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angels appear beauty beneath birds blood Book breath bright charming clouds dark death deep delight divine doth dream earth eyes fair fall fame fear feeling field fire flowers gentle give golden grace green grow hand happy hath head hear heart heaven hill hope hour human King land leaves light live look lost mind morn mortal Muses nature never night o'er once pain Paradise pass passion play pleasure poem poet poetry pure Queen reason rest rich rise round scene seems seen shade side sight sing sleep smiles soft song soul sound spirit spring stream sweet Tell thee things thou thought trees true truth verse voice wave wild wind wings woods young
Page 58 - A blank, my lord. She never told her love, But let concealment, like a worm i' the bud, Feed on her damask cheek: she pined in thought; And, with a green and yellow melancholy, She sat like patience on a monument, Smiling at grief.
Page 34 - The sixth age shifts Into the lean and slippered pantaloon, With spectacles on nose and pouch on side, His youthful hose, well saved, a world too wide For his shrunk shank ; and his big manly voice, Turning again toward childish treble, pipes And whistles in his sound. Last scene of all, That ends this strange eventful history, Is second childishness and mere oblivion, Sans teeth, sans eyes, sans taste, sans everything.
Page 280 - Muse, The place of fame and elegy supply: And many a holy text around she strews That teach the rustic moralist to die. For who, to dumb forgetfulness a prey, This pleasing anxious being e'er resign'd, Left the warm precincts of the cheerful day, Nor cast one longing lingering look behind?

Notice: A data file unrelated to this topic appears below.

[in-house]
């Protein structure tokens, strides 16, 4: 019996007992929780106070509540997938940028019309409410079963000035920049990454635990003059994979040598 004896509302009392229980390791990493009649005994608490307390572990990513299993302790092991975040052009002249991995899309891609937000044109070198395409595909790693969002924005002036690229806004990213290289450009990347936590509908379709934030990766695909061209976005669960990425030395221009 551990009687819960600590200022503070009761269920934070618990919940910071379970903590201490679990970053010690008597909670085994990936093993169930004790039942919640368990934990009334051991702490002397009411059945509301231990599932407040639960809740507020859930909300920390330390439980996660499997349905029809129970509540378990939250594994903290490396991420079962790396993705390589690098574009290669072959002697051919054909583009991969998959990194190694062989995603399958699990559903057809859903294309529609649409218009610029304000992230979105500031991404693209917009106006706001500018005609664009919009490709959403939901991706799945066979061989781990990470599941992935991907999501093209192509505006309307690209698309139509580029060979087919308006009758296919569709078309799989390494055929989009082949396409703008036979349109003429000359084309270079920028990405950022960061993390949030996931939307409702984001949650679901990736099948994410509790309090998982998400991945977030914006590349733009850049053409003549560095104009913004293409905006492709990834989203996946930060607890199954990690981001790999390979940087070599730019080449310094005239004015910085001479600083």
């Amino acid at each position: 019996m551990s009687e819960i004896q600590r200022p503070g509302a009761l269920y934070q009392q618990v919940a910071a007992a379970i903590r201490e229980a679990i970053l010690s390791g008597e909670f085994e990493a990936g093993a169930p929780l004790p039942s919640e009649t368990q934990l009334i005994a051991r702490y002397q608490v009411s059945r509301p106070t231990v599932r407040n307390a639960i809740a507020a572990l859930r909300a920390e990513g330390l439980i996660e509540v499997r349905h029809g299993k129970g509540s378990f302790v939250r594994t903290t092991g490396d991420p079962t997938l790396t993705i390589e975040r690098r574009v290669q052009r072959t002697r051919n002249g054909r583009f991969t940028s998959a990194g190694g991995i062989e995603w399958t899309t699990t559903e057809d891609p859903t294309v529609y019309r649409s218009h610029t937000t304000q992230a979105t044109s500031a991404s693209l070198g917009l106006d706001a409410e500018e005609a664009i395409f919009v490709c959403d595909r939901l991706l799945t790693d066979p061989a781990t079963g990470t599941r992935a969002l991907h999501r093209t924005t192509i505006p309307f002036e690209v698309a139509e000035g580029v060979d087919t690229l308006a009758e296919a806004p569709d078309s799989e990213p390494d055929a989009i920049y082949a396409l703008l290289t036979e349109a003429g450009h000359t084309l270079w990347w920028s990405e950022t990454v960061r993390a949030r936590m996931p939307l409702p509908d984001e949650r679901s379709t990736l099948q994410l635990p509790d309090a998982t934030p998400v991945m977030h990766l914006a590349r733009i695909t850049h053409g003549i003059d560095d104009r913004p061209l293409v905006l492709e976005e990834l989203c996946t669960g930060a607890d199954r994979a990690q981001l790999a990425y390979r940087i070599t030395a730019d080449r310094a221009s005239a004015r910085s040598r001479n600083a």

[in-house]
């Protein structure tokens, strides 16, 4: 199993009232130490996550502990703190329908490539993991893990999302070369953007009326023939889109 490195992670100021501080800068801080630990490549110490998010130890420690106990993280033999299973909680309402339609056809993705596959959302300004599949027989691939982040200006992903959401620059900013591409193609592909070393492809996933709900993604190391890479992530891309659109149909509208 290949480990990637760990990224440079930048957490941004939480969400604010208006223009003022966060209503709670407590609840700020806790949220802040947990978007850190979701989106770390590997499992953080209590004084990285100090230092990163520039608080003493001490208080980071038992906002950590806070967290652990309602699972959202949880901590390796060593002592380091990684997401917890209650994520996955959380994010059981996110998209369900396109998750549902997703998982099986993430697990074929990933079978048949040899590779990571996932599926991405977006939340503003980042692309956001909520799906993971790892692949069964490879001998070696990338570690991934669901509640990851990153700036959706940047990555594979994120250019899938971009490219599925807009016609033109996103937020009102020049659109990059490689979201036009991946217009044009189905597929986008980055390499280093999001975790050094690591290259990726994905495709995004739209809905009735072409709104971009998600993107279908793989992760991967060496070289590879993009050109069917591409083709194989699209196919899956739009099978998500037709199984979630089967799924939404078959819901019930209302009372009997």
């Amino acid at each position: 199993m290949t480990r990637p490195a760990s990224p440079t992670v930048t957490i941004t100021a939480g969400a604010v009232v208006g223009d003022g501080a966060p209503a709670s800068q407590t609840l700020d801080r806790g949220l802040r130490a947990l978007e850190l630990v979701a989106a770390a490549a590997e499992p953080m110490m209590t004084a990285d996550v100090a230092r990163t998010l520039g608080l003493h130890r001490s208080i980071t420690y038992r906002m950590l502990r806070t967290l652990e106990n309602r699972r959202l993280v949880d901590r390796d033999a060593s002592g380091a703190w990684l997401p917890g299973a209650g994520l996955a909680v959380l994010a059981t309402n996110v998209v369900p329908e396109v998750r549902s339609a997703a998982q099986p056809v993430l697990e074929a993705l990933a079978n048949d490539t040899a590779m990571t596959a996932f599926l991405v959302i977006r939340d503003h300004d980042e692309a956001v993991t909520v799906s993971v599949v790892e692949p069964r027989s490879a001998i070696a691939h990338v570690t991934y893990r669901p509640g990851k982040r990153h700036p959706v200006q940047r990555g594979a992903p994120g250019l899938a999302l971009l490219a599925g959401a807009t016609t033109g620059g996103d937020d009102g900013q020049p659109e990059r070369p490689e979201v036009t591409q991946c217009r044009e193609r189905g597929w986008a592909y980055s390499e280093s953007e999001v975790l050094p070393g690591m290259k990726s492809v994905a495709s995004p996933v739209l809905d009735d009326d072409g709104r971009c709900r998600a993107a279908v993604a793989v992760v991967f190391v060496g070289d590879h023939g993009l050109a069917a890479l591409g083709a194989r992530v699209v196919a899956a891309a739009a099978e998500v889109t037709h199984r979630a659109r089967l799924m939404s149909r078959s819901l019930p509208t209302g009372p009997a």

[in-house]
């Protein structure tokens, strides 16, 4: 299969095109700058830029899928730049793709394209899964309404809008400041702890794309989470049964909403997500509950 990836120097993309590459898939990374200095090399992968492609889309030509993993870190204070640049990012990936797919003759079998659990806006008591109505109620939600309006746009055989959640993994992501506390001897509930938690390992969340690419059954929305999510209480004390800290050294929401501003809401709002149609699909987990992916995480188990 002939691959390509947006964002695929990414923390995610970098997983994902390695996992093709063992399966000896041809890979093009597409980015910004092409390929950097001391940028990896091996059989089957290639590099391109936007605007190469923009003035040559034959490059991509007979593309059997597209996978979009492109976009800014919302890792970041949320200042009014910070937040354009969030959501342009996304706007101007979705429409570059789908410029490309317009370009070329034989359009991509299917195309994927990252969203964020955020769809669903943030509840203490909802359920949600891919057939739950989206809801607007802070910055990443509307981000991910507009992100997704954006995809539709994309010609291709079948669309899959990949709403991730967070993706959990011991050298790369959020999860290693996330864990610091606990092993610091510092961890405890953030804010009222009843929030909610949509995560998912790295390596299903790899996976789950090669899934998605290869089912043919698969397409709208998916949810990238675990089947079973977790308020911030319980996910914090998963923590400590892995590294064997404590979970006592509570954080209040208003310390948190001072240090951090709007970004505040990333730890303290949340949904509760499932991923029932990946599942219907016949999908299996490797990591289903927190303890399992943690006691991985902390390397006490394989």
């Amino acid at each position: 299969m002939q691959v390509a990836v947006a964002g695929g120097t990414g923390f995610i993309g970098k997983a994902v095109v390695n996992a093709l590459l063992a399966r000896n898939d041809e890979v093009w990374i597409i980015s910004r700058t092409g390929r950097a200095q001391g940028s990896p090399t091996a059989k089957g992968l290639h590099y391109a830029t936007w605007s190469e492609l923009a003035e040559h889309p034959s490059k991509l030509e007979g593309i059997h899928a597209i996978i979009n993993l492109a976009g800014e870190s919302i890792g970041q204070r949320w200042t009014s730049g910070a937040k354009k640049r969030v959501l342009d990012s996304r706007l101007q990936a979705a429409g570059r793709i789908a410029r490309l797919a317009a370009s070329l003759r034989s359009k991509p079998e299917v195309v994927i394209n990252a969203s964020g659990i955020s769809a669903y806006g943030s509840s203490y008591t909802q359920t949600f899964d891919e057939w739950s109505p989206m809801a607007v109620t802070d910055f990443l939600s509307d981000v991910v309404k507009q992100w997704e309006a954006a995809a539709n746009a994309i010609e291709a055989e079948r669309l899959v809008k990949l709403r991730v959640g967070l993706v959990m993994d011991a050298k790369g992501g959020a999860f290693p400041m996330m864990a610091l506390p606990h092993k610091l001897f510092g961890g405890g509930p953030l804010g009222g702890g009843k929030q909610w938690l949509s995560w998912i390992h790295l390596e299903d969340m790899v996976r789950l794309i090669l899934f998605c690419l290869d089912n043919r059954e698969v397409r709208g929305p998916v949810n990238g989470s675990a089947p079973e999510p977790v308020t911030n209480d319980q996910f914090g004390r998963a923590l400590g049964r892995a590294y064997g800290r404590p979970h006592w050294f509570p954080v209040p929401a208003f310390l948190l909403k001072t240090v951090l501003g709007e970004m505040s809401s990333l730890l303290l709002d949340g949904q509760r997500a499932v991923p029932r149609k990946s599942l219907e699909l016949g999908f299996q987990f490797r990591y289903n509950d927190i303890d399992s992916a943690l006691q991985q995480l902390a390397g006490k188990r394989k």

Page 163 - Thus with the year Seasons return; but not to me returns Day, or the sweet approach of even or morn, Or sight of vernal bloom, or summer's rose, Or flocks, or herds, or human face divine...
Page 430 - He has outsoared the shadow of our night ; Envy and calumny and hate and pain, And that unrest which men miscall delight, Can touch him not and torture not again.
Page 143 - HENCE, loathed Melancholy, Of Cerberus and blackest Midnight born In Stygian cave forlorn 'Mongst horrid shapes, and shrieks, and sights unholy ! Find out some uncouth cell Where brooding Darkness spreads his jealous wings And the night-raven sings ; There under ebon shades, and low-brow'd rocks As ragged as thy locks, In dark Cimmerian desert ever dwell.
Page 215 - A man so various that he seemed to be Not one, but all mankind's epitome : Stiff in opinions, always in the wrong, Was everything by starts and nothing long; But in the course of one revolving moon Was chymist, fiddler, statesman, and buffoon; Then all for women, painting, rhyming, drinking, Besides ten thousand freaks that died in thinking.
Page 76 - Who is Silvia ? what is she, That all our swains commend her ? Holy, fair and wise is she ; The heaven such grace did lend her That she might admired be. Is she kind as she is fair ? for beauty lives with kindness : Love doth to her eyes repair, To help him of his blindness ; And, being help'd, inhabits there. Then to Silvia let us sing, That Silvia is excelling ; She excels each mortal thing Upon the dull earth dwelling ; To her let us garlands bring.
Page 277 - Beneath those rugged elms, that yew-tree's shade Where heaves the turf in many a mouldering heap, Each in his narrow cell for ever laid, The rude Forefathers of the hamlet sleep. The breezy call of incense-breathing morn, The swallow twittering from the straw-built shed, The cock's shrill clarion, or the echoing horn, No more shall rouse them from their lowly bed.
Page 32 - All the images of nature were still present to him, and he drew them not laboriously, but luckily. When he describes anything, you more than see it, you feel it too. Those who accuse him to have wanted learning give him the greater commendation. He was naturally learned. He needed not the spectacles of books to read nature. He looked inwards, and found her there.